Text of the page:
Rose Diseases: Identification and Prevention Guide

Spring has sprung and now is the time to start planning which plants should be planted in the garden and which ones need a little “pick me up” after the colder months. Roses are one of the most popular choices of this season for many states around the nation however can be one of the hardest to keep healthy. For those gardeners that have already planted roses but are having issues with a lack of aesthetic charm, here are some tips to assure that your roses do not have any sort of rose diseases and stay healthy.

Common Rose Diseases

Black Spots

This fungal disease is usually found on roses that are planted in damp conditions. A gardener will see circular dark brown or black spots with fringed edges on the leave or stems. These leaves will turn yellow and then drop off the plant. To prevent black spotting, it is important to choose the more resistant rose variety in your area, double-check the zones on each rose bush. In addition, as a garden center representative in your area what the best choices are for your zone. After choosing the best variety for your area, choose a location that is sunny, has good airflow, and will not get too much moisture throughout the day. If already infected, make sure to mulch which aids in the prevention of spores around the plant. In addition, remember to snap off the infected leaves. Also, a mixed solution of one tablespoon of baking soda and one tablespoon of vegetable oil per gallon of water can be sprayed on the leaves. This should only be done sparingly though because it can affect the soil pH.

Powdery Mildew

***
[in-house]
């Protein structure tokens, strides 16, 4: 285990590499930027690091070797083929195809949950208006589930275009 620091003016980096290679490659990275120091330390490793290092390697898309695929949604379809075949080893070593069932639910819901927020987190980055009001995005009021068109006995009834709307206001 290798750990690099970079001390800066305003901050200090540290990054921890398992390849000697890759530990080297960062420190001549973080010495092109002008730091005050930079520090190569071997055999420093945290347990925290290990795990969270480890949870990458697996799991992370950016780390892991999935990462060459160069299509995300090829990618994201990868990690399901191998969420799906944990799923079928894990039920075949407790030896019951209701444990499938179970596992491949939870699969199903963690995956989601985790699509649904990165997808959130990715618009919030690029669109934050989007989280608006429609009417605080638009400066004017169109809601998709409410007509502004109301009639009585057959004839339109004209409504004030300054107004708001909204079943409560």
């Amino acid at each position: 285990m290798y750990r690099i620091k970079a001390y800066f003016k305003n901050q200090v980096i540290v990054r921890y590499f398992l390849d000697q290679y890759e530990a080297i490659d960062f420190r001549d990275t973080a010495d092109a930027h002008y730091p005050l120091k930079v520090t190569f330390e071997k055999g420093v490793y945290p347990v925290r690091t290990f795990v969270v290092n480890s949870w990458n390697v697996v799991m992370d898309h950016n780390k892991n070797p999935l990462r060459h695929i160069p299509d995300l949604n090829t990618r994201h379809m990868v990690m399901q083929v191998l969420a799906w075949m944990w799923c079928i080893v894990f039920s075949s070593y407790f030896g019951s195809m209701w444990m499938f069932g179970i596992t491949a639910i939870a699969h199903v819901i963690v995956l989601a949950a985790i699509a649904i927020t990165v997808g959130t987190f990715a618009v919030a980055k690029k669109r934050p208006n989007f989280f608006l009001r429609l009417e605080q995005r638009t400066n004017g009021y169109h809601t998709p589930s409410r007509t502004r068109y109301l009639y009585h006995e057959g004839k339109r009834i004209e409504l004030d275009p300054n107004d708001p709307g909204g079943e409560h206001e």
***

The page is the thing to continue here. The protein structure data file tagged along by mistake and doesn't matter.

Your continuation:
This second fungal disease spread by airborne spores which were has subsisted throughout the colder months on the leaves and leaf buds. A gardener will see a white or gray powdery coating on the leaves, shoots and flower buds. In reaction to this powdery fungal disease, buds may not open and leaves will drop to the ground. Again, the roses need to have a sunny, full air-flow location in the garden. Washing the leaves and flowers in mid-morning however assure that the leaves are dry by nightfall. If already infected, remove the infected leaves and flowers throughout the season. If there is sever spreading, the baking soda mixture used in the first disease will assist this disease also.


This is the third most serious fungal disease that a rose plant can have that is spread by nature through the wind and water. Since it thrives in colder regions and loves moist conditions, this disease can last throughout the duration of the winter months. A gardener will see bright orange pustules on the stalks, leaves, or branches early in the spring. In the summer months, the leaf pustules will appear yellow-green and finally black. Since rust is very difficult to control, prevention is the best solution. Stop it before it even starts. Just as with the other diseases, it is important to purchase a quality rose that has no signs of swelling. Control the water around the rose bushes, using drip irrigations or soaker hoses that can be purchased at most gardening centers. Again, prune the leaves and stalks once signs of disease are seen.

Crown Gall

This is a bacterial disease that affects the stems and roots of a rose plant. A gardener will see large, deformed growth near the crown or on the roots. If no prevention measures are taken, the plant will die. The best time to assure that a rose is healthy against this disease at the moment of purchase. Thoroughly check out each rose plant that is a purchase for early swelling. In addition, pay special attention to the soil line and make sure there is no wounding. During the colder months, make sure winter protection is placed on the plant. If a plant does not survive through the duration of the winter, remove the plant and soil. Once it has been infected, there is no turning back. If part of the plant has been infected, it may be possible to control the healthy side away from the disease if the plant is large enough. When cutting the infected plant, make sure to sterilize the cutting tools with bleach and water to make sure no other plants are infected.

Theresa Lien
Theresa Lien
A professional writer who has specialized in houseplants and indoor gardening. She's had experience with outdoor landscaping too, having written about plants that grow well on balconies and patios as one of her previous articles for Wohomen.


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